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The Wall Street Journal reports this morning that Barnes & Noble plans to test four new stores that "will feature cafes offering wine and beer in spaces that will be double the size of its typical cafes. The retailer is also throwing its hat into the competitive restaurant business, a strategy that some independent booksellers have successfully embraced. In addition to its traditional cafe fare, Barnes & Noble will offer a full breakfast, lunch and dinner menu, together with waiter service at the four new stores."

The restaurants are said to be moderately priced, and seen as a way to drive new traffic to Barnes & Noble, which has been suffering from almost congenitally weak traffic numbers as it wilts under pressure from Amazon.

During a recent investor conference, the reports, "Barnes & Noble provided more detail about its bookstore business at a time when it has significantly diversified beyond hardcover and paperback books. Today, books generate about 60% of bookstore revenue, while gifts, music, DVDs, toys and games contribute 20% of bookstore revenue combined. The cafe business adds just under 10% of bookstore revenue. The retailer didn’t break out its newsstand segment."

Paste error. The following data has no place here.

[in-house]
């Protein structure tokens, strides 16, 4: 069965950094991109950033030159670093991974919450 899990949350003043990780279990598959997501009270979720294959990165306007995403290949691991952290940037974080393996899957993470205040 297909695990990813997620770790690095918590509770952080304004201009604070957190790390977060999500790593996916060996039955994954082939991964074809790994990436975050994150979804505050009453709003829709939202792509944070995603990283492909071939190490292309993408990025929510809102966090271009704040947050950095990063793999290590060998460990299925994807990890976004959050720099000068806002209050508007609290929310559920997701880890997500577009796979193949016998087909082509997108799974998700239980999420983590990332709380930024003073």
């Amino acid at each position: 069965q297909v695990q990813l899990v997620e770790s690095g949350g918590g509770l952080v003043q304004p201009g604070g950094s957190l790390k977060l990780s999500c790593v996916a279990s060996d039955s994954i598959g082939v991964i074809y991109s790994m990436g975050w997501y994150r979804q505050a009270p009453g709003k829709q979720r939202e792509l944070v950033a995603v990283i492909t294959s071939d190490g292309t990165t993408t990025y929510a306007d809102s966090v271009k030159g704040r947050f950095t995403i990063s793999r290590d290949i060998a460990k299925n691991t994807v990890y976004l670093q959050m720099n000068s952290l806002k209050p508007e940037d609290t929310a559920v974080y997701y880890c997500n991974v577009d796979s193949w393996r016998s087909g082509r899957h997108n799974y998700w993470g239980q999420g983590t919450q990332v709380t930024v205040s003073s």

KC's View:
Probably a test that makes sense, but I think I'd rather go to a real restaurant - or Starbucks - and just bring my iPad or Kindle. Hate to say it, but I can't even remember the last time I went into a Barnes & Noble ... I go into independent bookshops all the time (especially mystery bookstores), but Barnes & Noble, to me, has all the appeal of a mausoleum.